Asus P5B, no bad caps or anything... I'll open up the PSU this weekend)

Reply 16 of 472, by TELVM

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keropi wrote:

The only reason I don't order from farnell/digikey is that they charge shipping to Greece, IIRC it was something ~30eur , unless you make a 65+eur order in which case it is free....

Ouch, that's a problem 🙁 .

Just in case you'd think about it: Beware of caps selling on ebay, many are fakes (you think you are buying a Rubycon and it's really a Jun Fu in disguise 😵 ).

keropi wrote:

... Do you think that under a p1's load the JunFu caps are dangerous?

Jun Fus are ticking bombs, I wouldn't wish them to my worst enemy. That said, a very low power draw P1 system only switched on ocassionally should stress them minimally, maximizing longevity (whatever it would be 🙄 ).

Overkill cooling would also help, heat murders all lytics but crap caps pop like corn under heat. If the PSU fan is the only exhaust one in the system, you can add extra case exhaust fans to 'unload' heat from the PSU, and/or flip the PSU fan so that it pulls fresh air from the exterior 😉 . Every bit helps.

RacoonRider wrote:

... I'll open up the PSU this weekend ...

Good, more vivisection 😁 .

Just remenber: SAFETY FIRST!

Never NEVER EVER fiddle inside a PSU that is still plugged to the wall!!! 😳 😳 😳 😳 😳

A 230V PSU plugged to the wall can administer you 325 volts, that can and will kill you!!! 😵 No Darwin awards please!!!

Don't trust the rear PSU switch, always unplug from wall!

Once unplugged from the wall, the internal bleed resistors render the PSU safe in a matter of seconds.

But for extra paranoid safety, better wait for some minutes after unplugging before opening the PSU, just in case 😀 .

Let the air flow!

Reply 17 of 472, by keropi

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@TELVM

I'm sold... need to replace the caps asap... or get another one in the meantime (the COOLERMASTER RS400 is in stock atm, the 2 others take ~10days)

Now, I took some more photos 🤣 🤣 🤣 😊 , it's an older ATX psu that is surprisingly heavy and quiet despite it's 2 fans... it also has -5v and although it works it needs at least 5 caps replacing (all tall ones near the output cables and a smaller 470uF one next to the purple cable), but how is it's overall quality? does it worth the time to buy and replace caps or no?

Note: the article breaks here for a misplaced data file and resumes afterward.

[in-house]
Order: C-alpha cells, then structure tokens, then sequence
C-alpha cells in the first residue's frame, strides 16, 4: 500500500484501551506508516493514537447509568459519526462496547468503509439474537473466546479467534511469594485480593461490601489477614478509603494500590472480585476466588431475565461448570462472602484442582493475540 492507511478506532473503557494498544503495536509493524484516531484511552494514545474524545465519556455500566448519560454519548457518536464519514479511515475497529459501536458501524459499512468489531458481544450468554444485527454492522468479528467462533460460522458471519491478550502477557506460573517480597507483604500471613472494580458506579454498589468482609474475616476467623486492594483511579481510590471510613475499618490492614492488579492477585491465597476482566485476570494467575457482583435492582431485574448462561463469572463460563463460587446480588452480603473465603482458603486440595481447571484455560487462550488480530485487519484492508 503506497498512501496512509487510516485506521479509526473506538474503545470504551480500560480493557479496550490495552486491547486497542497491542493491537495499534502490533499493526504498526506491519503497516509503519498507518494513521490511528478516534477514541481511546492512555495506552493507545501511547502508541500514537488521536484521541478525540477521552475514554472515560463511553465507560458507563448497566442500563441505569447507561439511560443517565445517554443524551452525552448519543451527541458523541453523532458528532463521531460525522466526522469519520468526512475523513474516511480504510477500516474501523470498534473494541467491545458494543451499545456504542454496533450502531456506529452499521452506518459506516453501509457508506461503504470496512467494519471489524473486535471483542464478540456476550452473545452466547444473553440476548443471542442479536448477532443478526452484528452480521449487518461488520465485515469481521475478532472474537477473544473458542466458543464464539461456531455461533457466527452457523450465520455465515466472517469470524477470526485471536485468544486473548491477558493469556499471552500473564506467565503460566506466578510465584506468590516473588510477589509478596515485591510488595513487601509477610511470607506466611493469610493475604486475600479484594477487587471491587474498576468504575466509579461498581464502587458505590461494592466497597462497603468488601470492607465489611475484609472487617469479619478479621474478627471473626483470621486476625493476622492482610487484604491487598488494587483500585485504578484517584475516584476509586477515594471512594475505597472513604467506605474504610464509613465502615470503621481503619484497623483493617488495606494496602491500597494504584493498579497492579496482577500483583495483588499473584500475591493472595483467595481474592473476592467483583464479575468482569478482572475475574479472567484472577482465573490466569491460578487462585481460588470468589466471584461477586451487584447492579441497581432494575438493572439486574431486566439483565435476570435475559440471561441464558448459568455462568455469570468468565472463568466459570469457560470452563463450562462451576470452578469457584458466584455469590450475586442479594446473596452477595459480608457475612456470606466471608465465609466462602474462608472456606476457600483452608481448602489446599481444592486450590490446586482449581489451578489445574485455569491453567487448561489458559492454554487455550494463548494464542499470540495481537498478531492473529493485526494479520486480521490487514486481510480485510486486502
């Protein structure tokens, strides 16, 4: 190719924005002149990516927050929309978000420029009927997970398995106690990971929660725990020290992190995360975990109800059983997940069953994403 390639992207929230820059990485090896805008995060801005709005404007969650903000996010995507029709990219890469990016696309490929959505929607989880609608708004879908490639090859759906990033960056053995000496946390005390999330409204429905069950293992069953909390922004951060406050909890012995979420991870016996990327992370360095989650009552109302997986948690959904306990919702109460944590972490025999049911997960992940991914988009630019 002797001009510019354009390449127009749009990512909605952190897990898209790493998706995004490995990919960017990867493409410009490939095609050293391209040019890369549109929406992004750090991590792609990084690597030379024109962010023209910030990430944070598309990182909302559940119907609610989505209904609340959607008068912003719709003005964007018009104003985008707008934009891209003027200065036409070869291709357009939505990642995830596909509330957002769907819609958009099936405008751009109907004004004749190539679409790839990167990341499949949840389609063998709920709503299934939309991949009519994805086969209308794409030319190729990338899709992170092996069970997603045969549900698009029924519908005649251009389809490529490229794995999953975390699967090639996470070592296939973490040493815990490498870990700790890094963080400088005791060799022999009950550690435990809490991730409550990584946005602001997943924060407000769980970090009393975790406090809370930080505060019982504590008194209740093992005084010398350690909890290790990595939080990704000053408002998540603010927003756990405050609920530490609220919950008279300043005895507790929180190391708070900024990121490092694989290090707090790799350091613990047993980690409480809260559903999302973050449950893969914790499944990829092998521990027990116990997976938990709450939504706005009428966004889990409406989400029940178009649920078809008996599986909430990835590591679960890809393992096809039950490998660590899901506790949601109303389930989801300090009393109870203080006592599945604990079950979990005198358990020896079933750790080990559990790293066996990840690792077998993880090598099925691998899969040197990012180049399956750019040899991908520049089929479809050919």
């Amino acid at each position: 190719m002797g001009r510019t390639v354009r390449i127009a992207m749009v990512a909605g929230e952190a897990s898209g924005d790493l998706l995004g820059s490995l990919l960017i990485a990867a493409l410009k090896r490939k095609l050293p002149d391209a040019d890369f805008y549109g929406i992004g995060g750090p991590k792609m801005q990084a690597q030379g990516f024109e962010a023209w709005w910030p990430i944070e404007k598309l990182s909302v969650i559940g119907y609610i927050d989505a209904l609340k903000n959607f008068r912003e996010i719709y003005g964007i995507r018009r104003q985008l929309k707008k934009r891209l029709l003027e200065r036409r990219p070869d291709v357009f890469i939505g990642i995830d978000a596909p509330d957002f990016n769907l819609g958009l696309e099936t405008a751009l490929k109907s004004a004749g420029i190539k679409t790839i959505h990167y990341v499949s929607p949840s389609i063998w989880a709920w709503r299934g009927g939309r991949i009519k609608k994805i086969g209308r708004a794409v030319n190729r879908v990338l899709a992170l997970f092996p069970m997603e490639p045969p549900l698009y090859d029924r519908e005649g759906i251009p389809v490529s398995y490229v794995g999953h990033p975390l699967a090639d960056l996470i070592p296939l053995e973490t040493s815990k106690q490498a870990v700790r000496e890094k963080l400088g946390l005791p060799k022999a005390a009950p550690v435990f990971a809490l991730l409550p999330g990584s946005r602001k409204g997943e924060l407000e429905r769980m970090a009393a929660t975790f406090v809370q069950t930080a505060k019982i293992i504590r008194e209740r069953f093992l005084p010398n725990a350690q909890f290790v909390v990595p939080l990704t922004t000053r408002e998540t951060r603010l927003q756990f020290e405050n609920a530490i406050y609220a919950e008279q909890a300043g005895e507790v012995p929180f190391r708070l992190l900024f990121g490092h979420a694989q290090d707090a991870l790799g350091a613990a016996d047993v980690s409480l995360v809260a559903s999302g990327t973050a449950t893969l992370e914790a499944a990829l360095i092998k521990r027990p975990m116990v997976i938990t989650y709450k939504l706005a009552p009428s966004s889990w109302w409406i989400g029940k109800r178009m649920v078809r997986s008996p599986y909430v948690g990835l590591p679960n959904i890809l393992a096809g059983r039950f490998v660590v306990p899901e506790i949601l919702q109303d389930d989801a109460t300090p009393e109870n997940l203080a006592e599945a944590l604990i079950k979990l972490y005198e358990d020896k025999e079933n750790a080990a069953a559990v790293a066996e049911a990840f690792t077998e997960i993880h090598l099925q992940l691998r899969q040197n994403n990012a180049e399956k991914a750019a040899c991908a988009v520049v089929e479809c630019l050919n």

th_Cimg1857_zpsdc282732.jpg th_Cimg1855_zps132432d5.jpg th_Cimg1856_zpsbbdfce6f.jpg th_Cimg1858_zps53b2f459.jpg

th_Cimg1867_zpsb6dbfa3b.jpg th_Cimg1860_zps3805b410.jpg th_Cimg1866_zps8efc3ff1.jpg th_Cimg1865_zps5a33e479.jpg

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as always, input is highly appreciated 😊

🎵 🎧 PCMIDI MPU , Orpheus , Action Rewind , Megacard , MK8330 and 🎶GoldLib soundcard website

Reply 19 of 472, by TELVM

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keropi wrote:
http://i125.photobucket.com/albums/p55/restqp/temp/th_Cimg1864_zpsba826152.jpg […]
Show full quote

th_Cimg1864_zpsba826152.jpg

^ That's what happens with crap capacitors, in this case the infamous Fuhjyyus (aka 'Fuckyous'), that rival the Jun Fus in (lack of) quality. Don't power any comp you value a bit with this PSU while defective caps are onboard.

This is an old style half-bridge '+5V heavy' PSU with 30 x 5 = 150W on the +5V rail. Passable input filtering, well sized transformer and thick heatsinks. It seems to lack the small toroid ('donut' coil) in the output filtering for +3.3V, perhaps there is a regulator for +3.3V somewhere.

Output-filter.jpg
^ Pic from C_hegge's Hardware Insights

There are PI coils on at least two rails (you should move aside the wire bundle before taking pics, occludes much of the output filtering 😀 ).

Good material for recapping practice, all those Fuckyous and Crapxons need to be kicked away and replaced with real caps.

Let the air flow!